On faith in the unlikely

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My gallery of balloon photos is symbolic to me of how the unlikely can actually happen.

The state of the union at the present time can be corrosive to optimism.

Greed is at its highest intensity in my lifetime. I have to open a history book to find such dire circumstances in this nation. Employers have developed an increasingly vengeful posture toward their employees and toward their customers, the worst I have ever seen.

We have also witnessed a major decline in self-confidence and optimism. We are playing decades old songs because so few people are in touch with their muse.

I have quit following movies. Have I missed anything?

RosieOur greatest loss, in my opinion, is that we have lost the art, and maybe even the desire, to think in terms of what lies over the rainbow. Judy Garland taught us about faith and confidence in The Wizard of Oz. In simpler times the film was shown on television each spring. I watched it many times.

How likely is this flock of hot air balloons? We drove to Albuquerque to see them fly. People today have little confidence in the unlikely. It is a great loss.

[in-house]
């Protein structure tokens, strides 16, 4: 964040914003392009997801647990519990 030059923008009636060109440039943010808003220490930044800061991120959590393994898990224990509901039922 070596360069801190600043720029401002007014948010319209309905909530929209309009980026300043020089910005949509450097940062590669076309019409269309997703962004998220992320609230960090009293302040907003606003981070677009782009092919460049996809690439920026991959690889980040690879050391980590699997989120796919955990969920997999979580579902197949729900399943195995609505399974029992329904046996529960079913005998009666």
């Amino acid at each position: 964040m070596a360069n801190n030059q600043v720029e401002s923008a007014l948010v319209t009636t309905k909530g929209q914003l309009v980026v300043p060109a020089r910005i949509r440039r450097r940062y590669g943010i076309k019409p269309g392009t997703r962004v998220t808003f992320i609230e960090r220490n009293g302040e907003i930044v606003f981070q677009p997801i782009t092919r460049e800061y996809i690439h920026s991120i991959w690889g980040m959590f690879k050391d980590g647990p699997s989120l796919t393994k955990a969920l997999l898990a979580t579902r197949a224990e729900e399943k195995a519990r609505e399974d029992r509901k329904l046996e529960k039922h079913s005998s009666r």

We have Rosie the Riveter as a symbol of the unlikely—women filling in for men, and getting the job done. I have my list of things that are deemed unlikely that I long to see accomplished. I offer it to you here.

  • We apply the principles in Parker Palmer’s wonderful book, The Courage to Teach, by identifying our individual strengths and committing to teaching what we know best. We can teach each other how to teach, if that is what we know well.
  • We abandon contrived notions such as race that create friction and rejection and which do nothing but showcase our various vanities and conceits.
  • We re-examine the wealth of material that has been created to inspire us. I often mention examples in this blog. It’s a Wonderful Life is one of them. Singing in the Rain is another, especially focussing on Gene Kelly’s defining dance scene.
  • Let us reward people whose work provokes our imagination and sense of wonder. Let’s not sell out to faceless corporations who prey on our appetite for convenience.

I encourage readers to compile—and share—your list of priorities. What do you support in spite of the fact that it seems unlikely to happen?

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